About seventeen years ago, I had the occasion to visit a new museum that opened near Trafalgar square in London, UK. The display was divided into two sections, the first being a walkthrough of the bunker offices where Churchill and his command team operated during WWII.
The second part of the museum tour is dedicated entirely to the life of Sir Winston Churchill. There is no doubting the significance of this individual’s place in history, but what interested me most about this section of the museum was the new technology being implemented to exhibit his life.
The most prominent of…
As we move through life we are met with choices. If you move slowly, the choices are bountiful, and sometimes too many.
So you speed up a bit, travelling past successive crossroads at a pace where a decision isn’t an option. Then, you find you’re moving faster and faster, and the intersections slip by in a blur, leaving you to fly on without the knowledge that a choice even exists.
What on earth does this have to do with my biography, you ask?
I have seen my life at various speeds, and I have to say I’m enjoying this one…
If you are exhausted from watching an endless stream of regurgitated Superhero movies or bad sitcoms, or you’ve had your fill of cop shows and hospital dramas, please join me on my quest to reignite the passion for thought-provoking cinema entertainment.
MYSTERY & SUSPENSE
THE WESTERN MYTH
The play on words aside, a better fiction writer is what I aspire to be, and reading better writers like Liam Ireland and Britni Pepper inspire me to pick up my game. Finding these terrific writers on ILLUMINATION-Curated and ILLUMINATION has somehow lit a fire in my brain.
Their inspiration and my own love for ‘the story’ has become the spark that propels me. Money is a lovely and useful thing to have with the right perspective, but writing stories that resonate are for me, the ultimate prize.
As a filmmaker, I have always been drawn to visual narratives and…
Movies of the past still hold magical powers of imagery and symbolism that resonate today.
If you appreciate the artistry and detail that goes into filmmaking and you would like to explore cinema’s rich and diverse history with a discerning eye, please join me on a journey of rediscovery. You may even find a few new surprises along the way.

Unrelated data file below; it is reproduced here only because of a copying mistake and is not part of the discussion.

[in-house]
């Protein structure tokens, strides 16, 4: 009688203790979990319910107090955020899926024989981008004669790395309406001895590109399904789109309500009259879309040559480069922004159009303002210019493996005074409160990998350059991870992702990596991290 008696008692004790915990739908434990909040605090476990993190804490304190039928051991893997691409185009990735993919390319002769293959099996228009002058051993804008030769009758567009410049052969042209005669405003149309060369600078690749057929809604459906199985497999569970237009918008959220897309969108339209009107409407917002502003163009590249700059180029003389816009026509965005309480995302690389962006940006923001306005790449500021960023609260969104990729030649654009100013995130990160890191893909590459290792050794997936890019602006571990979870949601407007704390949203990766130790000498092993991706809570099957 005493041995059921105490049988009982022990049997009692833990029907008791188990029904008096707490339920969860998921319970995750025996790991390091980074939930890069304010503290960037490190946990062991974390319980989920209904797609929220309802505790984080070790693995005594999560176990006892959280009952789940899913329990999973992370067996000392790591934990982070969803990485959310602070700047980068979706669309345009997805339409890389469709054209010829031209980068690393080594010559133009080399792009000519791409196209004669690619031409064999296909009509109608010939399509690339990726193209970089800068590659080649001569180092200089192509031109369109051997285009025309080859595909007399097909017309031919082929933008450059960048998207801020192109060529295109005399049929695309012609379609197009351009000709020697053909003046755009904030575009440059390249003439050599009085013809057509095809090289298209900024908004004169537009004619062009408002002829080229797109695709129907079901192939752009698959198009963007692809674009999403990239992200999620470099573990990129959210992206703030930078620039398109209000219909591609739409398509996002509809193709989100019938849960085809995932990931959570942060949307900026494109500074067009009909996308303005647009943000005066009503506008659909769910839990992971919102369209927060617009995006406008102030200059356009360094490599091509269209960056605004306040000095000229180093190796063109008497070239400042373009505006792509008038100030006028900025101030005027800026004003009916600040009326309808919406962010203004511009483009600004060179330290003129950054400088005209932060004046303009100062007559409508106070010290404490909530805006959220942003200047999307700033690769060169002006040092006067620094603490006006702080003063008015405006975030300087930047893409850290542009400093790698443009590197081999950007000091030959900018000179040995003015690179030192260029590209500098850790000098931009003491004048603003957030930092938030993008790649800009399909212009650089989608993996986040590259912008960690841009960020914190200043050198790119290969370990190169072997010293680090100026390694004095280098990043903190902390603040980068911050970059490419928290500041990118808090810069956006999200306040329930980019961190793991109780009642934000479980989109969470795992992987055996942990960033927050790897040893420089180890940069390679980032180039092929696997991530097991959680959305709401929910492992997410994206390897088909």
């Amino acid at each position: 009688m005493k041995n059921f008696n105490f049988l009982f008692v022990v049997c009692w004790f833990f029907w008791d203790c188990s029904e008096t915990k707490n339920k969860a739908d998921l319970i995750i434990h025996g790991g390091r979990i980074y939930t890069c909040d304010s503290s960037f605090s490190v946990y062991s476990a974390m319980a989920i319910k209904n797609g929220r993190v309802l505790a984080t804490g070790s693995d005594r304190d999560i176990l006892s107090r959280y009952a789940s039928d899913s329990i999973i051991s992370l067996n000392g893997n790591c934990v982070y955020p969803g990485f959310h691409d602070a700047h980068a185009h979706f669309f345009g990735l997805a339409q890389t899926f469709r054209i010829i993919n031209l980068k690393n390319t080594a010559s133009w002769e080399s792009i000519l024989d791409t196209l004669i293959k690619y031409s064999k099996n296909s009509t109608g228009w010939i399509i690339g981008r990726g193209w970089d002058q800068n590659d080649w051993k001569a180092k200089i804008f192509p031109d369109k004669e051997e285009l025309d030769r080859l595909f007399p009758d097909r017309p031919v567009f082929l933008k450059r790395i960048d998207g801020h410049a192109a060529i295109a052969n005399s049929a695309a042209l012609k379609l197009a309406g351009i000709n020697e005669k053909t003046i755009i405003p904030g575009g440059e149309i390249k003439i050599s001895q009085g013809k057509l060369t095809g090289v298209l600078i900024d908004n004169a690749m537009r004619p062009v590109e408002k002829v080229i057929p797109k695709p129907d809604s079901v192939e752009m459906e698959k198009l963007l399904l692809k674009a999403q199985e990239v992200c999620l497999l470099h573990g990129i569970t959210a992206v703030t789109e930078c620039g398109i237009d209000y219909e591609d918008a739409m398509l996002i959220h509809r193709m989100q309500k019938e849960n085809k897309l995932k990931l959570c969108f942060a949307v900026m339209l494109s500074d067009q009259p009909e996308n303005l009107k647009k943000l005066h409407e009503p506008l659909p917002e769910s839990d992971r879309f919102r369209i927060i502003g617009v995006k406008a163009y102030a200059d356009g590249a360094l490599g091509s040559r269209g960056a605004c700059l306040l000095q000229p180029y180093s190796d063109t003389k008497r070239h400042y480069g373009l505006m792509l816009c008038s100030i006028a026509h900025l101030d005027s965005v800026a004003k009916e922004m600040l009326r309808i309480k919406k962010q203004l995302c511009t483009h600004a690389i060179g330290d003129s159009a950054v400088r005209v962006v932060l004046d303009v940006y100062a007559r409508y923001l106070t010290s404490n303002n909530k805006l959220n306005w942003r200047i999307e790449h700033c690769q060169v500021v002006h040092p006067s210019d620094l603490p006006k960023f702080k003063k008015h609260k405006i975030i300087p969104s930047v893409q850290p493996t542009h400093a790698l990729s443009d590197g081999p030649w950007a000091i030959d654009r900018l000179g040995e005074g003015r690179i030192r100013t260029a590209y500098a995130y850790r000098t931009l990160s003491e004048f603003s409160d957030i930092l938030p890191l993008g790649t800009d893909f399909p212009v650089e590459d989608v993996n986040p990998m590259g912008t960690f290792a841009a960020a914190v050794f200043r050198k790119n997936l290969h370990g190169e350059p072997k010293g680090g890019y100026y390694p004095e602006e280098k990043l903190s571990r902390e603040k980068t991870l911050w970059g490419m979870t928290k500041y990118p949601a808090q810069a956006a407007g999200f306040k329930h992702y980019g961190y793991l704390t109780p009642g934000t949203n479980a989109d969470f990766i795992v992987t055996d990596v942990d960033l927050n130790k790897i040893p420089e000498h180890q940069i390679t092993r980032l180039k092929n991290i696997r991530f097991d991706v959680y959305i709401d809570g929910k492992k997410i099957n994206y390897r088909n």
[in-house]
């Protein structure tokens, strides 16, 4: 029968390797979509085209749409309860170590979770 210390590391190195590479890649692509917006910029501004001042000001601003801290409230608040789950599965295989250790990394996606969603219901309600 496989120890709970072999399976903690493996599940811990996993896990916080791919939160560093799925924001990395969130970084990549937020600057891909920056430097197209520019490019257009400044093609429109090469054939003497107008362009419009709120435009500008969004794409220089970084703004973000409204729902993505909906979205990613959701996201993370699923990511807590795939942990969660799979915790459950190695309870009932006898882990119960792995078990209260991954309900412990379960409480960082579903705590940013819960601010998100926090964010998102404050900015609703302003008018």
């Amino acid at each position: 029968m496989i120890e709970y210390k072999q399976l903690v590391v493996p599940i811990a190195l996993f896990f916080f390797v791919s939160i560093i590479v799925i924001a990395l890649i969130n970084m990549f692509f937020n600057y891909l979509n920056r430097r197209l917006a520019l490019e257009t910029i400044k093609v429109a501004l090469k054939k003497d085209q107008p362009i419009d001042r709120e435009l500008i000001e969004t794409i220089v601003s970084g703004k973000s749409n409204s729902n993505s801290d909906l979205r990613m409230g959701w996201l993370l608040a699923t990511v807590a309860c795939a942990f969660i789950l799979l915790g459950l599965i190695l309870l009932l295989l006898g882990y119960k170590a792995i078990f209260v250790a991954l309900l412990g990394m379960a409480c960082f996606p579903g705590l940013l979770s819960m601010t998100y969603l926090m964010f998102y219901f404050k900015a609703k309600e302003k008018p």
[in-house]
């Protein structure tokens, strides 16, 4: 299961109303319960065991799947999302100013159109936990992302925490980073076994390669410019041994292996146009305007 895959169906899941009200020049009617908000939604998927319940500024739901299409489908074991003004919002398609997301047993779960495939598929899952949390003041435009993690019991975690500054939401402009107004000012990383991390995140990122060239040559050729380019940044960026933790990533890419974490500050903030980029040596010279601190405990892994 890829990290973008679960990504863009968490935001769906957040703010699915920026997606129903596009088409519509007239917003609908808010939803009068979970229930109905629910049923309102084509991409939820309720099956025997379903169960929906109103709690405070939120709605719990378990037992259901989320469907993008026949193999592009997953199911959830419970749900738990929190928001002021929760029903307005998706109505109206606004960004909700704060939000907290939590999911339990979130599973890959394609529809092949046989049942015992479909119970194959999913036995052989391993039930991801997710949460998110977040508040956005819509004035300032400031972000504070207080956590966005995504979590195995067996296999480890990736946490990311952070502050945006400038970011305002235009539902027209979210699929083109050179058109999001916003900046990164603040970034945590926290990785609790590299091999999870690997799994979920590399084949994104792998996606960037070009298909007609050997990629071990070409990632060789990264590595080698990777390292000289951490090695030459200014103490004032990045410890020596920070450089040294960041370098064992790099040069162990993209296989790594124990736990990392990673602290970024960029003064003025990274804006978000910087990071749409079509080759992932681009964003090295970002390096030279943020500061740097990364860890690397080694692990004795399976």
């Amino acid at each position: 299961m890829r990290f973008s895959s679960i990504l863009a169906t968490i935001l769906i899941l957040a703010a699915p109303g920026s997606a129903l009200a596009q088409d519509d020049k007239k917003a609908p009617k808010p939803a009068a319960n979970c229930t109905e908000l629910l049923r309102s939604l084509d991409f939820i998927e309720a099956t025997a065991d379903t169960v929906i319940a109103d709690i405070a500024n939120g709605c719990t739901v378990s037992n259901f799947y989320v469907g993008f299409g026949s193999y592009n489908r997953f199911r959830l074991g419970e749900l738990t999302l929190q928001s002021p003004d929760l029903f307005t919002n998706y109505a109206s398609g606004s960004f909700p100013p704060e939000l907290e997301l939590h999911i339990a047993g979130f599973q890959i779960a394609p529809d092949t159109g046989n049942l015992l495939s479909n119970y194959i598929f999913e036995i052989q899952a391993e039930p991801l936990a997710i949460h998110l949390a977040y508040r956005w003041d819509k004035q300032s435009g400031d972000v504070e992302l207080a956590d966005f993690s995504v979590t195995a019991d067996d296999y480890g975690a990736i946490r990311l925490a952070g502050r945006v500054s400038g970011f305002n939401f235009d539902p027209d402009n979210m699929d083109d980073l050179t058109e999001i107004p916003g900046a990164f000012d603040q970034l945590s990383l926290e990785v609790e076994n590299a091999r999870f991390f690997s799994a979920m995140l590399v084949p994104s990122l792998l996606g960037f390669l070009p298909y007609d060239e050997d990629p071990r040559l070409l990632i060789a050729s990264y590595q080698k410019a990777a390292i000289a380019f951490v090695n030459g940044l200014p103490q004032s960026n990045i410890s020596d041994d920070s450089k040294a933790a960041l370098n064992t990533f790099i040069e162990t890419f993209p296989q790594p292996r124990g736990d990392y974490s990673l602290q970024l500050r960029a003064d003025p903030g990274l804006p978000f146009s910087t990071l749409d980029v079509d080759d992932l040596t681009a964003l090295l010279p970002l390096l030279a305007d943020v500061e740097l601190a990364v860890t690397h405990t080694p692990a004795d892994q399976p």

Each month, I will offer up two or three titles for viewing at your leisure. My goal is to explore these selections in detail and how they connect with today’s world. Exploring genres and film conventions in ways you may…
Unleash The Horses
It’s hard to believe that this iconic symbol of the American roadster began as a compact car, but the Ford Mustang which debuted in 1964 was initially designed to fill that market. The first models rolled off the assembly lines on this day with an MSRP of US$2,368.
The Mustang smashed sales records in its first year of production, selling over 400,000 units. The marque went on to usher in the Pony Car era and has become one of Ford’s longest standing production models, and now it’s going electric.
Rack ’Em Up
Already recognized as a legend…
I discovered this supergroup quite by accident about four years ago. I’ve always loved the sounds from Stephen Stills’ music, and now I also found a new appreciation for Kenny Wayne Shepherd’s talents.
Combine the Soul of Gladys Knight’s iconic melody with the grit of Stephen Stills, Kenny Wayne Shepherd and Barry Goldberg, and you receive a massive gift that’s just right for the times we live in.
This one song above most others reminds me that no matter how bad I think I have it, there’s always a clear path forward. You’ve just got to use your imagination. KTBA!
Three years after sacking the city of Jerusalem and the Second Temple, the Roman Army arrived at the peak of Masada, Judea in 73 AD. The 850-acre city on top of a plateau in the southern desert had become the last defensive bastion for the Jewish rebellion. The rebels were the last Jewish community after the siege of Jerusalem, and vowing never to become subservient to the Romans, they made their last stand on the mountaintop.
The Roman army spent months building a ramp that snaked its way up the side of the mountain to attack their trapped…
An Icon Lost
Laying in a borrowed bed that is too small for his 6foot, 4inch frame, President Abraham Lincoln died in 1865 at the home of a local Washington tailor named William Peterson. The gunshot wound to the back of the President’s head was so severe, he could neither travel back to the White House nor be operated on to remove the bullet lodged behind his left ear.
Instead, Lincoln was laid out diagonally on a bed inside Peterson’s home where family and close colleagues came to pay last respects. …